Cross Platform Database Migration using Oracle Data Guard - a CERN Case Study

October 2007

Solution - Oracle Data Guard

Oracle Data Guard is a well known and mature feature of Oracle Database Enterprise Edition. It
arrived in Oracle 8i (known then as Standby Server), then improved in Oracle 9i and renamed
Data Guard. It can be seamlessly used together with other Oracle high availability solutions
such as Real Application Cluster (RAC) or Recovery Manager (RMAN).
Data Guard is widely used as a disaster recovery or more generally speaking as a high
availability solution, providing an easy way to minimize unplanned outages.
We realised that Data Guard can also be very useful for minimizing planned downtimes,
especially those associated with database migration. We believe the reason why Data Guard is
not routinely used for such migrations is that most database setups are still based on
Enterprise-class SAN technology. Such technology provides tools and features to automate
migration, albeit at a cost.
In the CERN setup the TBs of database data was located on commodity disk. ASM was used
for mirroring and stripping across arrays. There was no Enterprise-class SAN. Once this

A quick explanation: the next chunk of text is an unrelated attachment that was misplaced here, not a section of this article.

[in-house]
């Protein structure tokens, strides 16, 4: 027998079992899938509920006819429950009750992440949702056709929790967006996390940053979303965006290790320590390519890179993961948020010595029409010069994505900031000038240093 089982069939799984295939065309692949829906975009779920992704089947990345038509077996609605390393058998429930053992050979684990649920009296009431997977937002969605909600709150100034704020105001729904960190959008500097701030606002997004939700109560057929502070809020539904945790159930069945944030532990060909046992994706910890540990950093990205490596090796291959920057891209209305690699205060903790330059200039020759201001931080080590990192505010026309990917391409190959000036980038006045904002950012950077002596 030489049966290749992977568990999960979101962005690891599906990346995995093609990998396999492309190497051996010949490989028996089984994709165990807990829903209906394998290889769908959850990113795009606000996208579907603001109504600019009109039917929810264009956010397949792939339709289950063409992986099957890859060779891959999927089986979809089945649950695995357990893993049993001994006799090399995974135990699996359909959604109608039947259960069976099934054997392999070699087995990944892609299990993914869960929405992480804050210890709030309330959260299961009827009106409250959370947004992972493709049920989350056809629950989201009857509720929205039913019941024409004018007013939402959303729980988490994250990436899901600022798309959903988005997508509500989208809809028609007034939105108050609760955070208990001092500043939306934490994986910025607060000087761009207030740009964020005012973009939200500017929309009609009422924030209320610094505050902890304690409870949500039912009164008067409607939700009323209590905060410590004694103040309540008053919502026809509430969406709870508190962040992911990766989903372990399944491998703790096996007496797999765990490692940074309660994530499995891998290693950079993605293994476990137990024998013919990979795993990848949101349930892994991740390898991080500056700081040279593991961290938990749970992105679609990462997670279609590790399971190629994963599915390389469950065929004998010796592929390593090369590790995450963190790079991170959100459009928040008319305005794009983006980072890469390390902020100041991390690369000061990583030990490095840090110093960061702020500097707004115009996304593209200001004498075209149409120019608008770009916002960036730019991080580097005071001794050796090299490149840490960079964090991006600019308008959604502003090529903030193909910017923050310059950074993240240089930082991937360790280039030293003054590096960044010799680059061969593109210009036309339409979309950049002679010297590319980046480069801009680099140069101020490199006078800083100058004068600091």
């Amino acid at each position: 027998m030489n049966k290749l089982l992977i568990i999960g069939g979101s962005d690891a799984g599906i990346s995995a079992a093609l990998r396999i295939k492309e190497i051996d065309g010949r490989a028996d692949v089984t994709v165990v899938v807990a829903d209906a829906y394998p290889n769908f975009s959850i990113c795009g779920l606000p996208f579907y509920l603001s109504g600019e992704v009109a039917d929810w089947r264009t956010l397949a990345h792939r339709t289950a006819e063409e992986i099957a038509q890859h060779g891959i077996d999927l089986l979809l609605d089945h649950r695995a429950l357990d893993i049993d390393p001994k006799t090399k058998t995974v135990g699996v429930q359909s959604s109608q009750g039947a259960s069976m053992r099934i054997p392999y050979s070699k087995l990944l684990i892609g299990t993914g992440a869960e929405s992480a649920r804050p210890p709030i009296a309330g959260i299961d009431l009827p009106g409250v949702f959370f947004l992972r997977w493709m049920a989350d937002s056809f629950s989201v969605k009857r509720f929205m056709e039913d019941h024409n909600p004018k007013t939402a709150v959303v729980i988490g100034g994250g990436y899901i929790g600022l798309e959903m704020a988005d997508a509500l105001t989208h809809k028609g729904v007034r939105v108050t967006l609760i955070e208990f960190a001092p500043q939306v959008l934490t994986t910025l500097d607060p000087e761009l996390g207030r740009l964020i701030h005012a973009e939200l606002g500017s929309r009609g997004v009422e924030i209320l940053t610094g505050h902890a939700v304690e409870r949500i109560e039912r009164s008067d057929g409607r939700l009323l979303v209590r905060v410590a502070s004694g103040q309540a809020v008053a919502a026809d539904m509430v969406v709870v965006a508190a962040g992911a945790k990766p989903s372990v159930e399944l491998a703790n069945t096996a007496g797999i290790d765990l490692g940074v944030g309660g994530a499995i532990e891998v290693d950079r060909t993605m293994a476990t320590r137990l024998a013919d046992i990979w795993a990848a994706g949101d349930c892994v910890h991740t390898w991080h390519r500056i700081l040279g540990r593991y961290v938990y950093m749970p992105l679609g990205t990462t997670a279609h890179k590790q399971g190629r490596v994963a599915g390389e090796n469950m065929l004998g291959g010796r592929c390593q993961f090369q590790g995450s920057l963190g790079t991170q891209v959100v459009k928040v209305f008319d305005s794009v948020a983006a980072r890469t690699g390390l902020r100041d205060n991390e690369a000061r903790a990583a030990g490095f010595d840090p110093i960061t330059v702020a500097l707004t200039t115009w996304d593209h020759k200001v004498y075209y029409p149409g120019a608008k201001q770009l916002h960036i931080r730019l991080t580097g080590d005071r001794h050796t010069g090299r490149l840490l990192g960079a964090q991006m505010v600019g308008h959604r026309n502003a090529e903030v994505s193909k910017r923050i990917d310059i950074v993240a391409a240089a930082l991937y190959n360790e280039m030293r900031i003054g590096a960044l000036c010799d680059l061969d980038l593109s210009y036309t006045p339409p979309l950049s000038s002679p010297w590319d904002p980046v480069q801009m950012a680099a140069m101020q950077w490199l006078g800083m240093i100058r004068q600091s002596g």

commodity disk became obsolete, the data had to be moved to the new hardware and in a way
that minimized downtime. Oracle Data Guard could do this.
A detailed description of the process we followed can be found at the end of this document. In
essence the process follows the standard setup of a Standby database, as depicted in Diagram
A. First the new server and disk hardware is setup as a Standby. Second, the Data Guard
standby is synchronized, effectively mirroring the live database on the new hardware. Lastly, a
Switchover to the new hardware can be performed during a suitable maintenance window.

Live Cluster

New Cluster

1. Build New Cluster

Live Cluster


Old Cluster

2. Establish Standby

Live Cluster

3. Switchover

Diagram A: The Switchover Process

Cross Platform Database Migration using Oracle Data Guard - a CERN Case Study

October 2007

The presented approach not only offers an elegant way of performing Oracle database
migrations, more importantly (and what was our initial goal) it enables such migrations with
minimum impact on database users. Despite this unquestionable advantage, the approach is
still simple and provides for free a safety net of a kind, against unexpected problems.
Finally, although the procedure presented here covers only the simplest possible case, it can be
easily modified and extended to cover also some extra operations including: OS upgrade,
cluster resize, storage management layer change and probably many others.
During the first half of 2007, at CERN we used the DataGuard-based migration procedure to
move about 20 RAC databases and in all the cases it worked very well. The associated
database downtime never exceeded 1 hour and did depend mainly on two factors: the amount
of redo information being generated on the source system and the time required to move DNS